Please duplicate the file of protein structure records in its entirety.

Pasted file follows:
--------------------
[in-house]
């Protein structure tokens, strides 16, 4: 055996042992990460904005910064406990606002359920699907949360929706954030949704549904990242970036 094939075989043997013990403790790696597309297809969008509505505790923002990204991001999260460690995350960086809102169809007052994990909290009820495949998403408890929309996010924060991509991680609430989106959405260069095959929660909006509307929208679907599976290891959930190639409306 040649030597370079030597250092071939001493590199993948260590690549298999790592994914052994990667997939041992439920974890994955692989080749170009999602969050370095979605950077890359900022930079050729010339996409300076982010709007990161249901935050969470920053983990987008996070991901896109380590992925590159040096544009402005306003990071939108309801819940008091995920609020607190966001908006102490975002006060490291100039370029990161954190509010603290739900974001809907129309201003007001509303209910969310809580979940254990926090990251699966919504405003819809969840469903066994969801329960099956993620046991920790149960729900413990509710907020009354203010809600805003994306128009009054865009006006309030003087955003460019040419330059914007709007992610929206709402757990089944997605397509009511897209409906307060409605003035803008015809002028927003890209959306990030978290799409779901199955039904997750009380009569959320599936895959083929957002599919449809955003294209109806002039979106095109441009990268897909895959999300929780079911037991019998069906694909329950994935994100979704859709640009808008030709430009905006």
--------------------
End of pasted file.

[in-house]
């Protein structure tokens, strides 16, 4: 055996042992990460904005910064406990606002359920699907949360929706954030949704549904990242970036 094939075989043997013990403790790696597309297809969008509505505790923002990204991001999260460690995350960086809102169809007052994990909290009820495949998403408890929309996010924060991509991680609430989106959405260069095959929660909006509307929208679907599976290891959930190639409306 040649030597370079030597250092071939001493590199993948260590690549298999790592994914052994990667997939041992439920974890994955692989080749170009999602969050370095979605950077890359900022930079050729010339996409300076982010709007990161249901935050969470920053983990987008996070991901896109380590992925590159040096544009402005306003990071939108309801819940008091995920609020607190966001908006102490975002006060490291100039370029990161954190509010603290739900974001809907129309201003007001509303209910969310809580979940254990926090990251699966919504405003819809969840469903066994969801329960099956993620046991920790149960729900413990509710907020009354203010809600805003994306128009009054865009006006309030003087955003460019040419330059914007709007992610929206709402757990089944997605397509009511897209409906307060409605003035803008015809002028927003890209959306990030978290799409779901199955039904997750009380009569959320599936895959083929957002599919449809955003294209109806002039979106095109441009990268897909895959999300929780079911037991019998069906694909329950994935994100979704859709640009808008030709430009905006």